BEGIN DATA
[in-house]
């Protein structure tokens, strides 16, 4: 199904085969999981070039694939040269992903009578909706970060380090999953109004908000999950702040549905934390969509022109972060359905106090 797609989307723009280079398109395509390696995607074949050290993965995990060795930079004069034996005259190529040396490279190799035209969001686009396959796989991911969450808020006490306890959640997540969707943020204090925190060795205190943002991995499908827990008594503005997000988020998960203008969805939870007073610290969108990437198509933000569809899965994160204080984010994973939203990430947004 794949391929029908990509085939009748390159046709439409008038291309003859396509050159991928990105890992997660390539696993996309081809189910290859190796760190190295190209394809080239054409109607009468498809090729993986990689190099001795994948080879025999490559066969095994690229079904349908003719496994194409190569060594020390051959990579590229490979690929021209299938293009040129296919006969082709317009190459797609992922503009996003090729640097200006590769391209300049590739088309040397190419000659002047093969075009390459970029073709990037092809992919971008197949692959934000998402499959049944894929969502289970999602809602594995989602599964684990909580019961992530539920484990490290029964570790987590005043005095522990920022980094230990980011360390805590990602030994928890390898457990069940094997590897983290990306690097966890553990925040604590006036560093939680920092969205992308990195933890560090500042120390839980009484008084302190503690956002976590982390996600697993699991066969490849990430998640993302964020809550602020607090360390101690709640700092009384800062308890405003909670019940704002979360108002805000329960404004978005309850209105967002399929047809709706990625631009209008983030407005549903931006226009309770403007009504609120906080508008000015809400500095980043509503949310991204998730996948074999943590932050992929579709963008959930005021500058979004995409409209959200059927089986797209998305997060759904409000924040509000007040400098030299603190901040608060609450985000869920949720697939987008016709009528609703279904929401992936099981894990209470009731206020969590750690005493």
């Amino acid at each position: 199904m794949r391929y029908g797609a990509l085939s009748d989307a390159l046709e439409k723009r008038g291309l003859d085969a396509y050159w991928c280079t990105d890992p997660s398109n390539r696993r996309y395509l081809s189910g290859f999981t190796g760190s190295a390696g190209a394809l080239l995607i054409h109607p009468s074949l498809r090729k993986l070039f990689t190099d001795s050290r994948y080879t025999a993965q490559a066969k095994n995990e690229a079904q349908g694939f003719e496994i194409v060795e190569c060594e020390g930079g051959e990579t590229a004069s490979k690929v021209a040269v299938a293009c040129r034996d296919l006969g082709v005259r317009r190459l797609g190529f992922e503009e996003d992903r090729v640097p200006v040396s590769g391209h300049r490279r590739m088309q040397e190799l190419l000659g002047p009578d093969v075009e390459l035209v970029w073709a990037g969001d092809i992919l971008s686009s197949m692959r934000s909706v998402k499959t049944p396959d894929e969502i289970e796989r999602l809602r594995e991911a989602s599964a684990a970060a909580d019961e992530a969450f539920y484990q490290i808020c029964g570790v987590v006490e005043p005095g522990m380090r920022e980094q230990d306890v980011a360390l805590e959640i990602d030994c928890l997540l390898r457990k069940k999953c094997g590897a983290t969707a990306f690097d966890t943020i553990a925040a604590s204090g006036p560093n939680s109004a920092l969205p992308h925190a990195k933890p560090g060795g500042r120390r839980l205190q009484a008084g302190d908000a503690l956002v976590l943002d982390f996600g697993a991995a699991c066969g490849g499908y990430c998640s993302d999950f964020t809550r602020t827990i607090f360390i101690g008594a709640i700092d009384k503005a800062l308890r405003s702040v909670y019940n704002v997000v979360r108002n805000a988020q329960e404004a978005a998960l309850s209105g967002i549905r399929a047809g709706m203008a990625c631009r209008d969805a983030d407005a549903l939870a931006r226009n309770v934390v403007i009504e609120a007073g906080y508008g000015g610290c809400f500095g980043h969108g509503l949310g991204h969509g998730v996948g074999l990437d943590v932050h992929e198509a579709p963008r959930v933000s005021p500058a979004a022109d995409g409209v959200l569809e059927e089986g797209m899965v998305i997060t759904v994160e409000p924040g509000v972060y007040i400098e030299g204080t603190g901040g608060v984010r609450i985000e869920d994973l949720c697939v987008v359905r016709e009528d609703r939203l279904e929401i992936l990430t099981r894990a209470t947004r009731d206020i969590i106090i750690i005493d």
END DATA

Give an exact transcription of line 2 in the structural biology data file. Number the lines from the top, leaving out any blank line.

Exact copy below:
């Protein structure tokens, strides 16, 4: 199904085969999981070039694939040269992903009578909706970060380090999953109004908000999950702040549905934390969509022109972060359905106090 797609989307723009280079398109395509390696995607074949050290993965995990060795930079004069034996005259190529040396490279190799035209969001686009396959796989991911969450808020006490306890959640997540969707943020204090925190060795205190943002991995499908827990008594503005997000988020998960203008969805939870007073610290969108990437198509933000569809899965994160204080984010994973939203990430947004 794949391929029908990509085939009748390159046709439409008038291309003859396509050159991928990105890992997660390539696993996309081809189910290859190796760190190295190209394809080239054409109607009468498809090729993986990689190099001795994948080879025999490559066969095994690229079904349908003719496994194409190569060594020390051959990579590229490979690929021209299938293009040129296919006969082709317009190459797609992922503009996003090729640097200006590769391209300049590739088309040397190419000659002047093969075009390459970029073709990037092809992919971008197949692959934000998402499959049944894929969502289970999602809602594995989602599964684990909580019961992530539920484990490290029964570790987590005043005095522990920022980094230990980011360390805590990602030994928890390898457990069940094997590897983290990306690097966890553990925040604590006036560093939680920092969205992308990195933890560090500042120390839980009484008084302190503690956002976590982390996600697993699991066969490849990430998640993302964020809550602020607090360390101690709640700092009384800062308890405003909670019940704002979360108002805000329960404004978005309850209105967002399929047809709706990625631009209008983030407005549903931006226009309770403007009504609120906080508008000015809400500095980043509503949310991204998730996948074999943590932050992929579709963008959930005021500058979004995409409209959200059927089986797209998305997060759904409000924040509000007040400098030299603190901040608060609450985000869920949720697939987008016709009528609703279904929401992936099981894990209470009731206020969590750690005493």